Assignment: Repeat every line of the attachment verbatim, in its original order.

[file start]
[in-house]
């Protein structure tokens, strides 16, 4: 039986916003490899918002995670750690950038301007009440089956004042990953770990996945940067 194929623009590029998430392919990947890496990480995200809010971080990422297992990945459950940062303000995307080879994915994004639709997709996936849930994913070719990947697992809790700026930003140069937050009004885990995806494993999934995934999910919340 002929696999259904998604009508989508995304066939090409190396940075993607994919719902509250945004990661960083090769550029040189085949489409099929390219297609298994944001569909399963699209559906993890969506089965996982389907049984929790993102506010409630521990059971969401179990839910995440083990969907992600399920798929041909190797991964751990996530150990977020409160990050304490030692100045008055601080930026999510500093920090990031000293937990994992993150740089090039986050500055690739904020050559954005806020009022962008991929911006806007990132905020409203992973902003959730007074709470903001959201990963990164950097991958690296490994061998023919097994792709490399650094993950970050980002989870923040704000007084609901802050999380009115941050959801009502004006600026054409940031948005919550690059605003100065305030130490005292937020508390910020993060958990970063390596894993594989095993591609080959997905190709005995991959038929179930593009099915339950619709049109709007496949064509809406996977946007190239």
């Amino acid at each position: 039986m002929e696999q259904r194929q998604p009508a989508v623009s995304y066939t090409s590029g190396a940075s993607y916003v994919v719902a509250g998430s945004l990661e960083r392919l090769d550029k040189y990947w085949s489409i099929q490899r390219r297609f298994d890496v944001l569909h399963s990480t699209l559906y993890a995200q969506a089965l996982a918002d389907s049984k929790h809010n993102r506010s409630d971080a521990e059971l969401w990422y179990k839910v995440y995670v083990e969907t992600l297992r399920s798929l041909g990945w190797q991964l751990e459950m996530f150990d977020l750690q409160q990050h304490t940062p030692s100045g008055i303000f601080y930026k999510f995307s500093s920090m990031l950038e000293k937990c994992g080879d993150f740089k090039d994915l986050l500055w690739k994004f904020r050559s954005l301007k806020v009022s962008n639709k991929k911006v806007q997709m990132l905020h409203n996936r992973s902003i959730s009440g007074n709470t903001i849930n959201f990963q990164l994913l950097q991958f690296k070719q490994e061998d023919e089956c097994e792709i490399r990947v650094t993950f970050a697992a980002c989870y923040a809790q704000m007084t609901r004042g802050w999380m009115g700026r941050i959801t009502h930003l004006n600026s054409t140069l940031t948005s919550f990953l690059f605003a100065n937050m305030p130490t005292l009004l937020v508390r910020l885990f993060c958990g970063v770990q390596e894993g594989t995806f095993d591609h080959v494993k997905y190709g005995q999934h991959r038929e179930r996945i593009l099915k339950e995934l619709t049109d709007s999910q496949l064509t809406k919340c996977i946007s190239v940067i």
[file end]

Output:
[in-house]
């Protein structure tokens, strides 16, 4: 039986916003490899918002995670750690950038301007009440089956004042990953770990996945940067 194929623009590029998430392919990947890496990480995200809010971080990422297992990945459950940062303000995307080879994915994004639709997709996936849930994913070719990947697992809790700026930003140069937050009004885990995806494993999934995934999910919340 002929696999259904998604009508989508995304066939090409190396940075993607994919719902509250945004990661960083090769550029040189085949489409099929390219297609298994944001569909399963699209559906993890969506089965996982389907049984929790993102506010409630521990059971969401179990839910995440083990969907992600399920798929041909190797991964751990996530150990977020409160990050304490030692100045008055601080930026999510500093920090990031000293937990994992993150740089090039986050500055690739904020050559954005806020009022962008991929911006806007990132905020409203992973902003959730007074709470903001959201990963990164950097991958690296490994061998023919097994792709490399650094993950970050980002989870923040704000007084609901802050999380009115941050959801009502004006600026054409940031948005919550690059605003100065305030130490005292937020508390910020993060958990970063390596894993594989095993591609080959997905190709005995991959038929179930593009099915339950619709049109709007496949064509809406996977946007190239």
């Amino acid at each position: 039986m002929e696999q259904r194929q998604p009508a989508v623009s995304y066939t090409s590029g190396a940075s993607y916003v994919v719902a509250g998430s945004l990661e960083r392919l090769d550029k040189y990947w085949s489409i099929q490899r390219r297609f298994d890496v944001l569909h399963s990480t699209l559906y993890a995200q969506a089965l996982a918002d389907s049984k929790h809010n993102r506010s409630d971080a521990e059971l969401w990422y179990k839910v995440y995670v083990e969907t992600l297992r399920s798929l041909g990945w190797q991964l751990e459950m996530f150990d977020l750690q409160q990050h304490t940062p030692s100045g008055i303000f601080y930026k999510f995307s500093s920090m990031l950038e000293k937990c994992g080879d993150f740089k090039d994915l986050l500055w690739k994004f904020r050559s954005l301007k806020v009022s962008n639709k991929k911006v806007q997709m990132l905020h409203n996936r992973s902003i959730s009440g007074n709470t903001i849930n959201f990963q990164l994913l950097q991958f690296k070719q490994e061998d023919e089956c097994e792709i490399r990947v650094t993950f970050a697992a980002c989870y923040a809790q704000m007084t609901r004042g802050w999380m009115g700026r941050i959801t009502h930003l004006n600026s054409t140069l940031t948005s919550f990953l690059f605003a100065n937050m305030p130490t005292l009004l937020v508390r910020l885990f993060c958990g970063v770990q390596e894993g594989t995806f095993d591609h080959v494993k997905y190709g005995q999934h991959r038929e179930r996945i593009l099915k339950e995934l619709t049109d709007s999910q496949l064509t809406k919340c996977i946007s190239v940067i």